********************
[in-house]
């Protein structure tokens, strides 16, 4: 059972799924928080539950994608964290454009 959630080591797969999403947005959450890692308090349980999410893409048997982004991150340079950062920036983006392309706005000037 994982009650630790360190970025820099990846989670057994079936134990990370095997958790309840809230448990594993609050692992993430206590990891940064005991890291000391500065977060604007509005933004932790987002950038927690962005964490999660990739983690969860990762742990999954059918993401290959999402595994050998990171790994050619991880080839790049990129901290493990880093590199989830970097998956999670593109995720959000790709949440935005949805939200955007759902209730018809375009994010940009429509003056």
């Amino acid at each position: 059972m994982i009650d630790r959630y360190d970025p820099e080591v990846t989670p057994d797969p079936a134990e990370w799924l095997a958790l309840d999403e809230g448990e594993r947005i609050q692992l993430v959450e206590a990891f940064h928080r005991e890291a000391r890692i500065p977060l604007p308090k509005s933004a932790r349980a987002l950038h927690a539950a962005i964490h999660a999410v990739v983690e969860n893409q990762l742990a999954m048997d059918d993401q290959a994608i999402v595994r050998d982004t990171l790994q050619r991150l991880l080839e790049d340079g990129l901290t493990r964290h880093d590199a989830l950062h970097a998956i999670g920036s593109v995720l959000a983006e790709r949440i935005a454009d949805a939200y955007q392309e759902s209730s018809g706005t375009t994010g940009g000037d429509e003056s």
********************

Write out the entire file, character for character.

[in-house]
């Protein structure tokens, strides 16, 4: 059972799924928080539950994608964290454009 959630080591797969999403947005959450890692308090349980999410893409048997982004991150340079950062920036983006392309706005000037 994982009650630790360190970025820099990846989670057994079936134990990370095997958790309840809230448990594993609050692992993430206590990891940064005991890291000391500065977060604007509005933004932790987002950038927690962005964490999660990739983690969860990762742990999954059918993401290959999402595994050998990171790994050619991880080839790049990129901290493990880093590199989830970097998956999670593109995720959000790709949440935005949805939200955007759902209730018809375009994010940009429509003056």
């Amino acid at each position: 059972m994982i009650d630790r959630y360190d970025p820099e080591v990846t989670p057994d797969p079936a134990e990370w799924l095997a958790l309840d999403e809230g448990e594993r947005i609050q692992l993430v959450e206590a990891f940064h928080r005991e890291a000391r890692i500065p977060l604007p308090k509005s933004a932790r349980a987002l950038h927690a539950a962005i964490h999660a999410v990739v983690e969860n893409q990762l742990a999954m048997d059918d993401q290959a994608i999402v595994r050998d982004t990171l790994q050619r991150l991880l080839e790049d340079g990129l901290t493990r964290h880093d590199a989830l950062h970097a998956i999670g920036s593109v995720l959000a983006e790709r949440i935005a454009d949805a939200y955007q392309e759902s209730s018809g706005t375009t994010g940009g000037d429509e003056s």